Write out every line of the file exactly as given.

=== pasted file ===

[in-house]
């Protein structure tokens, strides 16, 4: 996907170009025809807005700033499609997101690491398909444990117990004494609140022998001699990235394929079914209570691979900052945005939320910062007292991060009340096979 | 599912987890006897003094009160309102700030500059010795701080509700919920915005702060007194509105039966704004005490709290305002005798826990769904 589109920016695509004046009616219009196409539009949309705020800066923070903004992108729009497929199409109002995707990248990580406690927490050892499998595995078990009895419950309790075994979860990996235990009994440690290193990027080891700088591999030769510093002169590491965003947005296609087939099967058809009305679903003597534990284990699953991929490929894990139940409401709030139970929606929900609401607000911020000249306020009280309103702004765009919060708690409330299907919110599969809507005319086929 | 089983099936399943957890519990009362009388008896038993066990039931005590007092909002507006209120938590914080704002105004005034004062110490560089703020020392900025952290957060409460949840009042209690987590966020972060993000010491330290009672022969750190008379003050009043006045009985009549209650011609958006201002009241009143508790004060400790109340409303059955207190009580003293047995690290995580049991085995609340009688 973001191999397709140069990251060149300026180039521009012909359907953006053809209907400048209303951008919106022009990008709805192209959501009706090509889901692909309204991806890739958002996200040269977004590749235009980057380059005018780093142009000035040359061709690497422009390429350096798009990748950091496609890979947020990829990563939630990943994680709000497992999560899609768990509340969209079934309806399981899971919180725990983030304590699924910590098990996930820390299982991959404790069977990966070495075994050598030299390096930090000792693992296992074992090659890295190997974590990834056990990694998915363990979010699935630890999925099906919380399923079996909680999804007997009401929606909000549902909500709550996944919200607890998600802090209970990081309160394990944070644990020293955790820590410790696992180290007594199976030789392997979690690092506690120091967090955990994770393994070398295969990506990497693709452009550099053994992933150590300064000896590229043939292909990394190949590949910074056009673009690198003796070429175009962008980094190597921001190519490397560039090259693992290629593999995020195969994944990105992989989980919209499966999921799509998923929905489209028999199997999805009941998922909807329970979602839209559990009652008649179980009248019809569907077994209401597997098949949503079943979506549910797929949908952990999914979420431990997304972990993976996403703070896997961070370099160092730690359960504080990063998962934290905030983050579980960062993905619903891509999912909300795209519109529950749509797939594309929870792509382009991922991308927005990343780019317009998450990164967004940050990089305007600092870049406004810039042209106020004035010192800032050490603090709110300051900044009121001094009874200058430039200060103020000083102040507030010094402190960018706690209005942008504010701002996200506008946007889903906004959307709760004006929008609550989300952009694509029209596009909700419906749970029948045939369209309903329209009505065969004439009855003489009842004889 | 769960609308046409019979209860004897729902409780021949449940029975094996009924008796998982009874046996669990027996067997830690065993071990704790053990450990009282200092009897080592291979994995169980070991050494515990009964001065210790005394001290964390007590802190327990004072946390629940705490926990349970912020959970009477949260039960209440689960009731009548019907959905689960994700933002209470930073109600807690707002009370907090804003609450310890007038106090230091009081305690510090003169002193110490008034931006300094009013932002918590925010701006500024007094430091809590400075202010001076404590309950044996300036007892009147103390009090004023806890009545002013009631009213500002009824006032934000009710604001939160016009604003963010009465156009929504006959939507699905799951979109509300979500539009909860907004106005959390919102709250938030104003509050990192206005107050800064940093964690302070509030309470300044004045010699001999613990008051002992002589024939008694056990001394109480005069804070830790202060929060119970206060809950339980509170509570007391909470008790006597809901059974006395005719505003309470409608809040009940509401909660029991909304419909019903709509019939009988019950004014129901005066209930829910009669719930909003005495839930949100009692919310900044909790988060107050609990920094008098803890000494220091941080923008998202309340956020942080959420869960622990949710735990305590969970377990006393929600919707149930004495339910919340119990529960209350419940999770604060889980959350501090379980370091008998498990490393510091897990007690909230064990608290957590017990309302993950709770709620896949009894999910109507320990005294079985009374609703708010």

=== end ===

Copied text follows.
[in-house]
């Protein structure tokens, strides 16, 4: 996907170009025809807005700033499609997101690491398909444990117990004494609140022998001699990235394929079914209570691979900052945005939320910062007292991060009340096979 | 599912987890006897003094009160309102700030500059010795701080509700919920915005702060007194509105039966704004005490709290305002005798826990769904 589109920016695509004046009616219009196409539009949309705020800066923070903004992108729009497929199409109002995707990248990580406690927490050892499998595995078990009895419950309790075994979860990996235990009994440690290193990027080891700088591999030769510093002169590491965003947005296609087939099967058809009305679903003597534990284990699953991929490929894990139940409401709030139970929606929900609401607000911020000249306020009280309103702004765009919060708690409330299907919110599969809507005319086929 | 089983099936399943957890519990009362009388008896038993066990039931005590007092909002507006209120938590914080704002105004005034004062110490560089703020020392900025952290957060409460949840009042209690987590966020972060993000010491330290009672022969750190008379003050009043006045009985009549209650011609958006201002009241009143508790004060400790109340409303059955207190009580003293047995690290995580049991085995609340009688 973001191999397709140069990251060149300026180039521009012909359907953006053809209907400048209303951008919106022009990008709805192209959501009706090509889901692909309204991806890739958002996200040269977004590749235009980057380059005018780093142009000035040359061709690497422009390429350096798009990748950091496609890979947020990829990563939630990943994680709000497992999560899609768990509340969209079934309806399981899971919180725990983030304590699924910590098990996930820390299982991959404790069977990966070495075994050598030299390096930090000792693992296992074992090659890295190997974590990834056990990694998915363990979010699935630890999925099906919380399923079996909680999804007997009401929606909000549902909500709550996944919200607890998600802090209970990081309160394990944070644990020293955790820590410790696992180290007594199976030789392997979690690092506690120091967090955990994770393994070398295969990506990497693709452009550099053994992933150590300064000896590229043939292909990394190949590949910074056009673009690198003796070429175009962008980094190597921001190519490397560039090259693992290629593999995020195969994944990105992989989980919209499966999921799509998923929905489209028999199997999805009941998922909807329970979602839209559990009652008649179980009248019809569907077994209401597997098949949503079943979506549910797929949908952990999914979420431990997304972990993976996403703070896997961070370099160092730690359960504080990063998962934290905030983050579980960062993905619903891509999912909300795209519109529950749509797939594309929870792509382009991922991308927005990343780019317009998450990164967004940050990089305007600092870049406004810039042209106020004035010192800032050490603090709110300051900044009121001094009874200058430039200060103020000083102040507030010094402190960018706690209005942008504010701002996200506008946007889903906004959307709760004006929008609550989300952009694509029209596009909700419906749970029948045939369209309903329209009505065969004439009855003489009842004889 | 769960609308046409019979209860004897729902409780021949449940029975094996009924008796998982009874046996669990027996067997830690065993071990704790053990450990009282200092009897080592291979994995169980070991050494515990009964001065210790005394001290964390007590802190327990004072946390629940705490926990349970912020959970009477949260039960209440689960009731009548019907959905689960994700933002209470930073109600807690707002009370907090804003609450310890007038106090230091009081305690510090003169002193110490008034931006300094009013932002918590925010701006500024007094430091809590400075202010001076404590309950044996300036007892009147103390009090004023806890009545002013009631009213500002009824006032934000009710604001939160016009604003963010009465156009929504006959939507699905799951979109509300979500539009909860907004106005959390919102709250938030104003509050990192206005107050800064940093964690302070509030309470300044004045010699001999613990008051002992002589024939008694056990001394109480005069804070830790202060929060119970206060809950339980509170509570007391909470008790006597809901059974006395005719505003309470409608809040009940509401909660029991909304419909019903709509019939009988019950004014129901005066209930829910009669719930909003005495839930949100009692919310900044909790988060107050609990920094008098803890000494220091941080923008998202309340956020942080959420869960622990949710735990305590969970377990006393929600919707149930004495339910919340119990529960209350419940999770604060889980959350501090379980370091008998498990490393510091897990007690909230064990608290957590017990309302993950709770709620896949009894999910109507320990005294079985009374609703708010």